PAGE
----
Tuesday, March 30, 2010

N.C. adds Charlotte-Raleigh trains

Starting June 5 two more passenger trains will run between Charlotte and Raleigh, the N.C. Department of Transportation announced today. One will leave Charlotte at 12:30 p.m., arriving in Raleigh at 3:43 p.m. The other will leave Raleigh at 11:50 a.m., arriving in Charlotte at 3:02 p.m.

That will make a total of six trains between the two cities. The Carolinian, which leaves Charlotte at 7:30 a.m., continues past Raleigh to Selma, Wilson, Rocky Mount, Richmond, Washington and New York. The Piedmont, which leaves Raleigh at 6:50 a.m., arrives in Charlotte at 10:02 a.m., then heads back to Raleigh, leaving Charlotte at 5:15 p.m., arriving 8:28 p.m.

I spoke today with Patrick Simmons, director of the N.C. DOT's Rail Division, who mentioned that, among other things, they've been interested to see that students living in Raleigh are now commuting to college in the Triad on the daily trains. (The Greensboro stop is very near N.C. A&T State.) I also asked when we'd see a passenger train from Charlotte to the beach and the answer, in a nutshell and delivered much more diplomatically, was not in my lifetime.

No, it isn't high-speed. But I figure anything that can get some traffic off of I-85 and N.C. 49 is a good thing. See bytrain.org for schedules and train information and information on buying tickets.


Karl said...

So I take it you'll be using the train anytime you want to go to Raleigh from now on, then?

Yak Rider said...

Do us all a favor next time, inquire as to the EXACT number of riders daily and report that fact in your blog.

For more fun facts, find out how much the price of a ticket costs and ask how much it actually costs to run the train per trip.

Jason said...

I used to visit Charlotte quite a bit using the Carolinian/Piedmont trains when I was living in Raleigh. These trains are about as fast as you can drive it, and are much more pleasant than I-85.

ATM said...

Greensboro's train station makes it easier for college commuters. Their multimodal station incorporates rail, greyhound, city and regional bus, and the college bus system, which is free to students.

Bob said...

I'll be a regular rider of the midday train.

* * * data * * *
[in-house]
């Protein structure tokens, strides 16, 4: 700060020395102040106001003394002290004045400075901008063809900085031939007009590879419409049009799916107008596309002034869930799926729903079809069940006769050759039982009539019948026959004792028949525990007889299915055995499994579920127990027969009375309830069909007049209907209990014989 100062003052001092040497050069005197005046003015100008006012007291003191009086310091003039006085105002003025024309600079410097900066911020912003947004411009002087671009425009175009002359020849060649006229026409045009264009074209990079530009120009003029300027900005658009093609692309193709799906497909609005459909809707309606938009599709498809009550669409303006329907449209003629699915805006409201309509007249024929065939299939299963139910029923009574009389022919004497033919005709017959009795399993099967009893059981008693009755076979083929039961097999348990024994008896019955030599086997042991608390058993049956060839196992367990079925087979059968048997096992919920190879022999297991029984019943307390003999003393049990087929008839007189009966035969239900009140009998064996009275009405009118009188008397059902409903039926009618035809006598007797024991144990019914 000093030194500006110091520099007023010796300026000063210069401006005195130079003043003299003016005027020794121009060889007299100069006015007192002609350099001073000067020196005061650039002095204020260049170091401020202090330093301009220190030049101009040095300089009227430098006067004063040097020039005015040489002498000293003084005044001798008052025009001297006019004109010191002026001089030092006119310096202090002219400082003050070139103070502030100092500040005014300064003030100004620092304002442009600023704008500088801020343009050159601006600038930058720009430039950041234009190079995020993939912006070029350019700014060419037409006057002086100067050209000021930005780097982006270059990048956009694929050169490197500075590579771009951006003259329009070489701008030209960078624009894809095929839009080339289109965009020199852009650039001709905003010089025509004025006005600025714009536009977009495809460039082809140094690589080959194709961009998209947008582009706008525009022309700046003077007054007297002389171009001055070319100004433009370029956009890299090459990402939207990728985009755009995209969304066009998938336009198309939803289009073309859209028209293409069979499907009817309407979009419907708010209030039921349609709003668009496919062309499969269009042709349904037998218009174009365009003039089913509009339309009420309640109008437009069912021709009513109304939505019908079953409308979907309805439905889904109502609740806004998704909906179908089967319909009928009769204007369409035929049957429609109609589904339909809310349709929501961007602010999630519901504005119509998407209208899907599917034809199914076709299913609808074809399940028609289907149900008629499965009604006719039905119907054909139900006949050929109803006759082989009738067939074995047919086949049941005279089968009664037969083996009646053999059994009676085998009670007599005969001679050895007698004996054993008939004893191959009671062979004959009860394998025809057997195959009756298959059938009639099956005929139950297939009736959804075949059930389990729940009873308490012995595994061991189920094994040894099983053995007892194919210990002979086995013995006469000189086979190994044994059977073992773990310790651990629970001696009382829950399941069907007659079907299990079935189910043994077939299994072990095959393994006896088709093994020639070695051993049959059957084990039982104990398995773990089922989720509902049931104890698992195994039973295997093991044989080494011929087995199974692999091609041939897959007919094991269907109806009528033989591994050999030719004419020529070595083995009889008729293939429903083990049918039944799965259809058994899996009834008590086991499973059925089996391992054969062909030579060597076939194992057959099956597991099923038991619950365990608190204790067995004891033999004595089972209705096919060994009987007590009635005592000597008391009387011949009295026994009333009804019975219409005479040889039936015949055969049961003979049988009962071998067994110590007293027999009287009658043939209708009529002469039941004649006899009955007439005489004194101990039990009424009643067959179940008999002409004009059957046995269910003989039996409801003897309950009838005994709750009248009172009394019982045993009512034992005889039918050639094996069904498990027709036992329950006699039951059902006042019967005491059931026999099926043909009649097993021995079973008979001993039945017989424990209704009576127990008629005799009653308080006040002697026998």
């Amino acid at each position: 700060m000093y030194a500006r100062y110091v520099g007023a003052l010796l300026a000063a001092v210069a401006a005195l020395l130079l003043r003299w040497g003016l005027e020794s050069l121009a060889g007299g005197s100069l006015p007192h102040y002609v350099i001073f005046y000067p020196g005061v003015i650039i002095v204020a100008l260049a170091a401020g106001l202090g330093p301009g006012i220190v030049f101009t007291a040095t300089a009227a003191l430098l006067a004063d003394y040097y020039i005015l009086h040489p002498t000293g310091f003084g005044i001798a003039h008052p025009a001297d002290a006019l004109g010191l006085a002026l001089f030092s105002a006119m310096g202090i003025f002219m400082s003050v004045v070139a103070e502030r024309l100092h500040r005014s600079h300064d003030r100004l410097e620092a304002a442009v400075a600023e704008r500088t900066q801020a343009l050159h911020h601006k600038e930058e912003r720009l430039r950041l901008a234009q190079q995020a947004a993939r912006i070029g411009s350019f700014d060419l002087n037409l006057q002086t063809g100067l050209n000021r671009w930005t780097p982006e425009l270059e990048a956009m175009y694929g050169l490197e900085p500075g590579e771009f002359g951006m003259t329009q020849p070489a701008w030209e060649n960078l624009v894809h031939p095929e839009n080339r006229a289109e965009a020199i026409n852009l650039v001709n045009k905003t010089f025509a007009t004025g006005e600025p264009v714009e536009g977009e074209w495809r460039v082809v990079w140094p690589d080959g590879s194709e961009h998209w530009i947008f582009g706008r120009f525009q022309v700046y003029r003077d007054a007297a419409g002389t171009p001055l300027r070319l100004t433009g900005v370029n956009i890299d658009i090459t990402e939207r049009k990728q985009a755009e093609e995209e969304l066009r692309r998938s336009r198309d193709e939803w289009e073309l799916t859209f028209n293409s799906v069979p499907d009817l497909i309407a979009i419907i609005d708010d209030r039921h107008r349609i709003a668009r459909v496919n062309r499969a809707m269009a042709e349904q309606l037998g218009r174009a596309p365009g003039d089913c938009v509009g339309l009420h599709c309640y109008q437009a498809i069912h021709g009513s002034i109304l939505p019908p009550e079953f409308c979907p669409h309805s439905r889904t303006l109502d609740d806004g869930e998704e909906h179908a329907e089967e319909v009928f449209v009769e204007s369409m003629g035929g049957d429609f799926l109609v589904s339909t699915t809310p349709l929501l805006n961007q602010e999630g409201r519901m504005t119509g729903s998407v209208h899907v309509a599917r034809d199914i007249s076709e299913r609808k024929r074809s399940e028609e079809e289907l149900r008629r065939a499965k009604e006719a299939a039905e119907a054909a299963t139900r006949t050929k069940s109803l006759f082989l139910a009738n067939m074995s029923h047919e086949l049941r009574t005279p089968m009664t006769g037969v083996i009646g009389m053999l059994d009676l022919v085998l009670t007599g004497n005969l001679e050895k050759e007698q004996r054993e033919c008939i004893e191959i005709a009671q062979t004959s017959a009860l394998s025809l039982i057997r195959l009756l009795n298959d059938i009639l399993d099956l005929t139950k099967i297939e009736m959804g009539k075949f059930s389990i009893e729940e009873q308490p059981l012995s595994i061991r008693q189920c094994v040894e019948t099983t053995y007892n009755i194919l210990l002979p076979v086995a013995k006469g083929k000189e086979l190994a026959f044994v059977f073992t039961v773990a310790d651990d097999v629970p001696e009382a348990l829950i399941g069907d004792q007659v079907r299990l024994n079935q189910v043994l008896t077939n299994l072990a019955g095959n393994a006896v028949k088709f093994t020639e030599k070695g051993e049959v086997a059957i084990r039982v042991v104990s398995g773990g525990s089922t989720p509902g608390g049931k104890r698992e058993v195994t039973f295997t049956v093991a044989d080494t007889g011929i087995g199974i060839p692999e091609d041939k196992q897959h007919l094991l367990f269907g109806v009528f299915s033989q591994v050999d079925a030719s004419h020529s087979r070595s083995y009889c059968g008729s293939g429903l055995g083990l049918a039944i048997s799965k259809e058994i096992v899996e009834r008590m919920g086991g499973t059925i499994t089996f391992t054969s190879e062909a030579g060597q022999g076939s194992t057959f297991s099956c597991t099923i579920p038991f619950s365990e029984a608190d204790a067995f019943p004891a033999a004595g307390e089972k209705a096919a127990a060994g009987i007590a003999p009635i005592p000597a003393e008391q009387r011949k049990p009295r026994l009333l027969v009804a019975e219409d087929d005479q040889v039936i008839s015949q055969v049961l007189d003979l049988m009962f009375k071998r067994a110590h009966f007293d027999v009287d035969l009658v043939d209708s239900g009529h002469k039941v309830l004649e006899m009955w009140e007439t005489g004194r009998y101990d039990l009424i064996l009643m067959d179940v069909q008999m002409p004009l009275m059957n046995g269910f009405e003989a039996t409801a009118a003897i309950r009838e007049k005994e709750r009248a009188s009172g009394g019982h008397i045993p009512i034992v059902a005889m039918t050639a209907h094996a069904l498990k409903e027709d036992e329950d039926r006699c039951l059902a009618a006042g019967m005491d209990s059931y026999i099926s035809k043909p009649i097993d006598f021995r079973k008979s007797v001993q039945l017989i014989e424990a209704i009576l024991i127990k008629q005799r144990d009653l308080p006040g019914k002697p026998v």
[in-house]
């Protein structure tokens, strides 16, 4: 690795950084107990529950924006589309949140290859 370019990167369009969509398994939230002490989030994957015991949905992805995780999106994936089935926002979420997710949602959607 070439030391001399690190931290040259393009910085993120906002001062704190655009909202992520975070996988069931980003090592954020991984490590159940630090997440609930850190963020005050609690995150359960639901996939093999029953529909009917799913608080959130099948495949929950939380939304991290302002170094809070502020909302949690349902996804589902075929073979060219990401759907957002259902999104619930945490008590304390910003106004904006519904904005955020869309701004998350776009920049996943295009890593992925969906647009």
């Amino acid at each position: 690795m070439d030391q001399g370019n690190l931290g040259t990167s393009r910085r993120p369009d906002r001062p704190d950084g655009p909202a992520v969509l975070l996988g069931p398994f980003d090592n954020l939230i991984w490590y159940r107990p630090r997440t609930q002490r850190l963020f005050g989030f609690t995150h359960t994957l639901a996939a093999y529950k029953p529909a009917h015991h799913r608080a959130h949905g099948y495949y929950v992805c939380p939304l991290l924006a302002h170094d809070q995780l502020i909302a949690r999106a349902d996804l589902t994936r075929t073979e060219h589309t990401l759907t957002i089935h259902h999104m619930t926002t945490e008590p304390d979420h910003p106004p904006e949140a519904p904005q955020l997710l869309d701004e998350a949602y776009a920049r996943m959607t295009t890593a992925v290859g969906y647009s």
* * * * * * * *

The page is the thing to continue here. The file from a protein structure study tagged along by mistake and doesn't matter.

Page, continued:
The other thing NCDOT should begin to work on is hourly commuter service from downtown CLT to Salisbury once the route is double tracked. Small investment, big return.

consultant said...

I'm glad to see North Carolina is getting more train traffic up and going.

Mary, this system is not connected to Amtrak,is it?

Amtrak is run with the same level of intelligence as the folks who got us into Iraq/Afghanistan.

Local, maybe that's the way forward. Passenger rail will have to be built locally and at the state level. Which is the way rail developed from the beginning.

Our transporation needs are huge now and mass transit will only become more important as the price of gas continues to inch up.

Like the interstate hwy., the govt., national and state, should help get the right of ways and track in place, and let private industry provide city to city service.

If we could ever get the right national/state/private industry partnerships in place, we could get regular, decent passenger rail up and running within 3 to 5 years in most parts of the country.

Stephanie said...

I wish that it were possible to commute to schools in Greensboro from Charlotte but the times are not convenient nor are the trains very reliable (for being on time.) Their website even says allow a 30 minute +/_ window for departure. (I have heard from people who use the train that an hour window is more like it.)

Hopefully they will continue to keep adding train routes so that, at least in time, it would be possible for people to commute for work, school, etc. from Charlotte to the Greensboro area.

I commute to Greensboro for school daily and would LOVE to find an alternative to 180 miles per day on my car and $300/mo. in gas.

Stephanie said...

and ditto to ATMs comments...

Greensboro does one heck of a job incorporating all forms of transportation for the the area students and locals too.

WashuOtaku said...

I can see what Bob is saying and it makes sense, maybe not hourly, but at least trains during rush hour times; would be a commuter rail with already existing infrastructure.